Your goal here is to build systems that effectively separate “plumbing” from “knowledge.” There is no single-way to approach this, but it’s helpful to consider the following.
Select a framework that supports declarative logic. Business Rules Management Systems (BRMS) can model and execute logic in near natural language formats:
- Make sure they support multiple concurrent versions of decisions
- Consider small, precise tools rather than all-in-one solutions
- Wrap interactions in business-centric APIs
Decompose the solution in appropriate layers. BPM projects for instance, are best conceptualized in a tiered approach:
- Idealistic (non-executable) Process Definition
- Complete (executable) Process Implementation
- Enterprise Integration Management (EIM) Layer
Decompose the components of the solution to appropriate sizes. The current buzzword for this idea is “microservices”:
- Make a concerted effort to avoid monolithic solutions
- Size to swap out components without disrupting others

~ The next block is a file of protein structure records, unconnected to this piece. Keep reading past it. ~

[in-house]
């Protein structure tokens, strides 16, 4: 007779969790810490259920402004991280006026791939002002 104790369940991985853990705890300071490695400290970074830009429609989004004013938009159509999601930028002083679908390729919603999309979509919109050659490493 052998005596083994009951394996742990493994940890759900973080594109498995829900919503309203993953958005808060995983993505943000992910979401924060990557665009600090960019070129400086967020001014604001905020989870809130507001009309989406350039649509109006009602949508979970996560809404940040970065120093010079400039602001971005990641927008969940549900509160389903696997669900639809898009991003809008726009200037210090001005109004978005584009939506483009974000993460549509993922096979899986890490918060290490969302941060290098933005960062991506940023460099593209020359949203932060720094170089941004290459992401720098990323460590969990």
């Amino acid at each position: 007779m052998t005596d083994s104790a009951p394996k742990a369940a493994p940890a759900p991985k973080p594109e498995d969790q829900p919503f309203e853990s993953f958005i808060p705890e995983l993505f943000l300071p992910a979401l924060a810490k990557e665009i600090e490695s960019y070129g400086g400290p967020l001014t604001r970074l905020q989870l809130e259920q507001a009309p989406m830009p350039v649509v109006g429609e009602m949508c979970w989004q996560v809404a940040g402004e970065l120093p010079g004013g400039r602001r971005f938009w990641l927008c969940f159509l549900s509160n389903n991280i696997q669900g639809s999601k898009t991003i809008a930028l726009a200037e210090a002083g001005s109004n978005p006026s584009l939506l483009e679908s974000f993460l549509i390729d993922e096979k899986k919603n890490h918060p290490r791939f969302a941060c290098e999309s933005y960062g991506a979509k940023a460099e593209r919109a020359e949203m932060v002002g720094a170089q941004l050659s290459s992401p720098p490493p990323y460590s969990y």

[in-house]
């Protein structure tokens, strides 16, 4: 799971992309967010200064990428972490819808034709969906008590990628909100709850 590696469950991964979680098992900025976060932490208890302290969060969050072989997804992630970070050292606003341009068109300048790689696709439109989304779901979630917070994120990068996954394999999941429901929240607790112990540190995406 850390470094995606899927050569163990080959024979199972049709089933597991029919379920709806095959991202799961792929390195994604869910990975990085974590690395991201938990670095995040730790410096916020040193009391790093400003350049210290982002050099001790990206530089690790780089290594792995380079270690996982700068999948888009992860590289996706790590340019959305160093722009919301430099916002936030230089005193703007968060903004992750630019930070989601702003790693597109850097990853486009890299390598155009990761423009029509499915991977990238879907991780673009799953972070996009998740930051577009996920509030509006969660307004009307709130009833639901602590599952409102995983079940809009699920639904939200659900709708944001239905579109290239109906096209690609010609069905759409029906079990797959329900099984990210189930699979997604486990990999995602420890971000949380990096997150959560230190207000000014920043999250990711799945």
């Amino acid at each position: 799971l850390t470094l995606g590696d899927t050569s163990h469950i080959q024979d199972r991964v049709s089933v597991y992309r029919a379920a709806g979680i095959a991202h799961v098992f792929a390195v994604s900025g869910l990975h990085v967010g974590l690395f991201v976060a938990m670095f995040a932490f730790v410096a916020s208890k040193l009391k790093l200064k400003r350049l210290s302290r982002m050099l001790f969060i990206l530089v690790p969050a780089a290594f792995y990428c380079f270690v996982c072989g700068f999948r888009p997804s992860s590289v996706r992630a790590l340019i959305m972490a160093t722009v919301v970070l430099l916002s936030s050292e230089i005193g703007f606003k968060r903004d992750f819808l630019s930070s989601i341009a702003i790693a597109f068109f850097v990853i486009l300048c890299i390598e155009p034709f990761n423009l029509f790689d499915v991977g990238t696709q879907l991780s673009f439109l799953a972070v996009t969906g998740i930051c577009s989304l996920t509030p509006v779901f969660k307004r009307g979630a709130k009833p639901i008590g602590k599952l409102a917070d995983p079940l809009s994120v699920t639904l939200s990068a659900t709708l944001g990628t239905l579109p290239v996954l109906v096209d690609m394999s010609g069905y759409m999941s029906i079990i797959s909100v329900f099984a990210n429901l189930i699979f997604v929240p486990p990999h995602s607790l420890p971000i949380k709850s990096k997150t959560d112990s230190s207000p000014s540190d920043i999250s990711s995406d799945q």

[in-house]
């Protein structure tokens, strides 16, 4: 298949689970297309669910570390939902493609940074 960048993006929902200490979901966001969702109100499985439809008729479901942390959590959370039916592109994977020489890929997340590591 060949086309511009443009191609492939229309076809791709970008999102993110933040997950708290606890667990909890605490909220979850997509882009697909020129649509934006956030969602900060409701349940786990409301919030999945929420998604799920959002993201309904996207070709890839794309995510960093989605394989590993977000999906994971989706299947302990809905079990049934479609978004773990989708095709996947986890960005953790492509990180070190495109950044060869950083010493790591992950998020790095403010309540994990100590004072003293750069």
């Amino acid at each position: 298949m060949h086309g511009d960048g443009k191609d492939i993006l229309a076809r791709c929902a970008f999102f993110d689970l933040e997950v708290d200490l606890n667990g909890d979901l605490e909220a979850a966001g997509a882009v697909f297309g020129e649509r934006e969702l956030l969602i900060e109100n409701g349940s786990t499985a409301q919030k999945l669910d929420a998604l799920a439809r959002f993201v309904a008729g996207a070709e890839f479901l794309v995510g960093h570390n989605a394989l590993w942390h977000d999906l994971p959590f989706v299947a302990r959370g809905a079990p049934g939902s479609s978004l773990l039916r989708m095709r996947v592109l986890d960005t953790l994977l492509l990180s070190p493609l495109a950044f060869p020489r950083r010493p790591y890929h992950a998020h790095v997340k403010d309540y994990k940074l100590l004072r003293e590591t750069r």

Step 5: Build with quick iterations.
Build as quickly as possible with many feedback loops.
- Choosing an Agile software development methodology
- Keeping time-boxed iterations to several weeks
- Instituting a “show and tell” at the end of every iteration
- Creating throw-away User Interfaces that illustrate the intent
Step 6: Continually monitor, adapt and improve.
Build the system so that it exposes the important details.
- Processes must be defined in terms of Key Performance Indicators (KPIs)
- Select frameworks that expose these metrics
- Make dashboards so they can be continually monitored
- Rules should be auditable from a business perspective
- Be able to explain why any particular decision was made
We also recommend a simulation environment comparing results of two different versions of the rule set, enabling business to have the confidence to continually improve Rules.
Hope this is helpful. As noted above, please email us or post a comment if we can expand on anything here that stands out to you.